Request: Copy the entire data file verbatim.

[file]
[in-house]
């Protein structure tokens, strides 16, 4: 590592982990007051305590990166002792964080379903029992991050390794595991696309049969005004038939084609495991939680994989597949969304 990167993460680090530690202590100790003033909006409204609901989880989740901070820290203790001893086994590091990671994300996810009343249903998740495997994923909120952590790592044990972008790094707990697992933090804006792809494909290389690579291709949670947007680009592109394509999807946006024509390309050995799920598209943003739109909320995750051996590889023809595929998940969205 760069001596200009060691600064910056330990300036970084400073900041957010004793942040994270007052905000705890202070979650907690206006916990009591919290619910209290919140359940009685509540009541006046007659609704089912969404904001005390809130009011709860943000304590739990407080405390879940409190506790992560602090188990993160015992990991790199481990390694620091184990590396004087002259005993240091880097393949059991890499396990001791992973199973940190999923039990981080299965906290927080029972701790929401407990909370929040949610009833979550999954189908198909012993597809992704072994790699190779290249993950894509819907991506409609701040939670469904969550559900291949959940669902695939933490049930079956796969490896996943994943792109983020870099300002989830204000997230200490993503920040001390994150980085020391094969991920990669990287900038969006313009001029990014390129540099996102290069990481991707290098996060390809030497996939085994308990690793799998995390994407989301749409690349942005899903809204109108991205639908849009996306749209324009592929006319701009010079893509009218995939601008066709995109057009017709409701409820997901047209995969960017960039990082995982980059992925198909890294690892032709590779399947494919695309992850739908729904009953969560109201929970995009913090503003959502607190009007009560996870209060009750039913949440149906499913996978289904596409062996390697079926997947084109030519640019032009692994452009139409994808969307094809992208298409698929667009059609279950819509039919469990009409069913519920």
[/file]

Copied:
[in-house]
């Protein structure tokens, strides 16, 4: 590592982990007051305590990166002792964080379903029992991050390794595991696309049969005004038939084609495991939680994989597949969304 990167993460680090530690202590100790003033909006409204609901989880989740901070820290203790001893086994590091990671994300996810009343249903998740495997994923909120952590790592044990972008790094707990697992933090804006792809494909290389690579291709949670947007680009592109394509999807946006024509390309050995799920598209943003739109909320995750051996590889023809595929998940969205 760069001596200009060691600064910056330990300036970084400073900041957010004793942040994270007052905000705890202070979650907690206006916990009591919290619910209290919140359940009685509540009541006046007659609704089912969404904001005390809130009011709860943000304590739990407080405390879940409190506790992560602090188990993160015992990991790199481990390694620091184990590396004087002259005993240091880097393949059991890499396990001791992973199973940190999923039990981080299965906290927080029972701790929401407990909370929040949610009833979550999954189908198909012993597809992704072994790699190779290249993950894509819907991506409609701040939670469904969550559900291949959940669902695939933490049930079956796969490896996943994943792109983020870099300002989830204000997230200490993503920040001390994150980085020391094969991920990669990287900038969006313009001029990014390129540099996102290069990481991707290098996060390809030497996939085994308990690793799998995390994407989301749409690349942005899903809204109108991205639908849009996306749209324009592929006319701009010079893509009218995939601008066709995109057009017709409701409820997901047209995969960017960039990082995982980059992925198909890294690892032709590779399947494919695309992850739908729904009953969560109201929970995009913090503003959502607190009007009560996870209060009750039913949440149906499913996978289904596409062996390697079926997947084109030519640019032009692994452009139409994808969307094809992208298409698929667009059609279950819509039919469990009409069913519920």